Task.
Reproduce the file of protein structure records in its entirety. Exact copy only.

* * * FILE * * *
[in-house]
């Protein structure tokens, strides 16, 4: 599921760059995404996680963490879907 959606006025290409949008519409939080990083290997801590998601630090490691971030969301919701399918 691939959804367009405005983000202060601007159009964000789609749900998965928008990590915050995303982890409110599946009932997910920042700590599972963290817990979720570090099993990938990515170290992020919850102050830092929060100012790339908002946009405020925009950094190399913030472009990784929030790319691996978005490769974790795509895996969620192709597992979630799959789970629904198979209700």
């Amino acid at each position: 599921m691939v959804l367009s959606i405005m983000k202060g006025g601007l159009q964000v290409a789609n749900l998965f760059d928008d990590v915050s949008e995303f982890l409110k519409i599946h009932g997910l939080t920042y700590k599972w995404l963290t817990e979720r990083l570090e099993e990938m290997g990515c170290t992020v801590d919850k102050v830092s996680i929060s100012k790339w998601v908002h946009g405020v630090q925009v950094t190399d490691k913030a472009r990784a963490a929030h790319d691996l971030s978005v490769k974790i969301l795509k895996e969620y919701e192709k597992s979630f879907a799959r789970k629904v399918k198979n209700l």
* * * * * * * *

[in-house]
């Protein structure tokens, strides 16, 4: 599921760059995404996680963490879907 959606006025290409949008519409939080990083290997801590998601630090490691971030969301919701399918 691939959804367009405005983000202060601007159009964000789609749900998965928008990590915050995303982890409110599946009932997910920042700590599972963290817990979720570090099993990938990515170290992020919850102050830092929060100012790339908002946009405020925009950094190399913030472009990784929030790319691996978005490769974790795509895996969620192709597992979630799959789970629904198979209700």
């Amino acid at each position: 599921m691939v959804l367009s959606i405005m983000k202060g006025g601007l159009q964000v290409a789609n749900l998965f760059d928008d990590v915050s949008e995303f982890l409110k519409i599946h009932g997910l939080t920042y700590k599972w995404l963290t817990e979720r990083l570090e099993e990938m290997g990515c170290t992020v801590d919850k102050v830092s996680i929060s100012k790339w998601v908002h946009g405020v630090q925009v950094t190399d490691k913030a472009r990784a963490a929030h790319d691996l971030s978005v490769k974790i969301l795509k895996e969620y919701e192709k597992s979630f879907a799959r789970k629904v399918k198979n209700l």